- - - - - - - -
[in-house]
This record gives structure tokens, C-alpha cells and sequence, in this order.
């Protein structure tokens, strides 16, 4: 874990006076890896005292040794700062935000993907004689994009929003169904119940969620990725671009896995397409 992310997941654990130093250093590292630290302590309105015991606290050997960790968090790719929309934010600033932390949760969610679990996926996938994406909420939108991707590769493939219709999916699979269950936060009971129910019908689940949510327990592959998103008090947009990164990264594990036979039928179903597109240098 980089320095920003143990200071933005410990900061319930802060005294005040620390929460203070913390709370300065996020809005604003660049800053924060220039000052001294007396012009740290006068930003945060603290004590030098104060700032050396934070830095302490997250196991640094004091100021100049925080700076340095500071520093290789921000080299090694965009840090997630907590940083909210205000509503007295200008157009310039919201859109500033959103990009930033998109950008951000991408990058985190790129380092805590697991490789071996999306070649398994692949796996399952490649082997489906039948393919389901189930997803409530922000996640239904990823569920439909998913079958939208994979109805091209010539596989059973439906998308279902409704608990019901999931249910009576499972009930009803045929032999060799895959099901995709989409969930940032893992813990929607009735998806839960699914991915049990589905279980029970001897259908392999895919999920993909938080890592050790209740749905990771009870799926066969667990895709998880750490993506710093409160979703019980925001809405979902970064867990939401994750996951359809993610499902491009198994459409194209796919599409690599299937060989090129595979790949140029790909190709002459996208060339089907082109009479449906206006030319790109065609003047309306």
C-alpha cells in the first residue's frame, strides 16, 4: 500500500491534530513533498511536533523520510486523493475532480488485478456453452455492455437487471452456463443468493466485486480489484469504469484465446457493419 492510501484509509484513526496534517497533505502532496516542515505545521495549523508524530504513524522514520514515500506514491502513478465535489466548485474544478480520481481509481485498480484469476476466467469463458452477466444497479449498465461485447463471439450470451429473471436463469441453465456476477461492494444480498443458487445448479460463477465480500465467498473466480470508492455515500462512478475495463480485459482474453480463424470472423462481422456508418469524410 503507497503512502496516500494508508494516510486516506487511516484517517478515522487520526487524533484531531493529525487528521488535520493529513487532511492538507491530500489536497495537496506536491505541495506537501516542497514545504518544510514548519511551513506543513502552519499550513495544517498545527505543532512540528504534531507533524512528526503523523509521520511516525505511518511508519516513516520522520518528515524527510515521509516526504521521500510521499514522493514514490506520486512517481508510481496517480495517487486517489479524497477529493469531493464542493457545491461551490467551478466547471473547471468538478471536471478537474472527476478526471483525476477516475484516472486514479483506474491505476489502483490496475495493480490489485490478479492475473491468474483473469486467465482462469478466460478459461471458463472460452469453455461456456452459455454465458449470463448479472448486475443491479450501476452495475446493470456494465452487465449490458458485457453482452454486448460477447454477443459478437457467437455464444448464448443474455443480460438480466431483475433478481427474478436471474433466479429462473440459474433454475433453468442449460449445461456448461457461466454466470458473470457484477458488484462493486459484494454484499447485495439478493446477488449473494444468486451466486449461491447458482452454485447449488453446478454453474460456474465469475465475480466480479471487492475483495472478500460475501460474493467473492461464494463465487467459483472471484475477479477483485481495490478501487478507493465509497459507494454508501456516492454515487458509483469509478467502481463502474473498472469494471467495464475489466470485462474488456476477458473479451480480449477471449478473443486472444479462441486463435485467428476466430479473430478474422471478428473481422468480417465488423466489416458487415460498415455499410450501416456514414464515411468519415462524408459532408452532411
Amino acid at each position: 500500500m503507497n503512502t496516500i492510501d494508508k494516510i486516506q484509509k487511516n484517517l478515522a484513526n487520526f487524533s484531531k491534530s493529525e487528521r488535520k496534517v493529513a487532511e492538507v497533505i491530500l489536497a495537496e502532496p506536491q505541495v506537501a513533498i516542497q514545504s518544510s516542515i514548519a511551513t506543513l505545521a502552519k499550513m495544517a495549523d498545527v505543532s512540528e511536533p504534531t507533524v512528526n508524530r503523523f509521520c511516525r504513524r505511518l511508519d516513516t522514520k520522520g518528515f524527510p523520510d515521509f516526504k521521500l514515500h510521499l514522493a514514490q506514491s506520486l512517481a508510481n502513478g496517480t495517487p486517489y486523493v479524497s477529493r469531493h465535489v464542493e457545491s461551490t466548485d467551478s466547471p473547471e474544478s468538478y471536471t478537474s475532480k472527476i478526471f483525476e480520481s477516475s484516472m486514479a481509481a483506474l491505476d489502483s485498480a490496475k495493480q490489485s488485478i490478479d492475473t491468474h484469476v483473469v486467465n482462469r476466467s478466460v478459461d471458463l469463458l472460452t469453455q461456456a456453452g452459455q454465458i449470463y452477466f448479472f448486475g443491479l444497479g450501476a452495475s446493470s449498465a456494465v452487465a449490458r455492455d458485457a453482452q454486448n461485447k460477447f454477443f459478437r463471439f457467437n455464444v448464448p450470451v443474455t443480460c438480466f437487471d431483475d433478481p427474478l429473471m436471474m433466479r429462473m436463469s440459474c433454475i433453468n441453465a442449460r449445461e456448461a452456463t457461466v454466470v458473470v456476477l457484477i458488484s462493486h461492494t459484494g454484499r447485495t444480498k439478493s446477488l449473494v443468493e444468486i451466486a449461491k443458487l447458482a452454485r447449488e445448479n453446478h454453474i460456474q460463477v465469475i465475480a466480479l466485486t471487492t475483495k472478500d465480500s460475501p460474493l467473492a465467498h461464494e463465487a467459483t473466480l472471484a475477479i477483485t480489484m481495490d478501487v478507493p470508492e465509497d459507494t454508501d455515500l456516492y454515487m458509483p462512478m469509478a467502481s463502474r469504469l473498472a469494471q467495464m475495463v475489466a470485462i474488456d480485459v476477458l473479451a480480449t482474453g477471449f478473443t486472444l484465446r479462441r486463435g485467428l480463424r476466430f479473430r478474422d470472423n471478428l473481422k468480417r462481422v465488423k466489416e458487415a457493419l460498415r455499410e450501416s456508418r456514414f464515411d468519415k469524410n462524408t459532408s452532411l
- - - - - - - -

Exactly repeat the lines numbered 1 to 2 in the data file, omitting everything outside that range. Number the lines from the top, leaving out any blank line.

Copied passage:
[in-house]
This record gives structure tokens, C-alpha cells and sequence, in this order.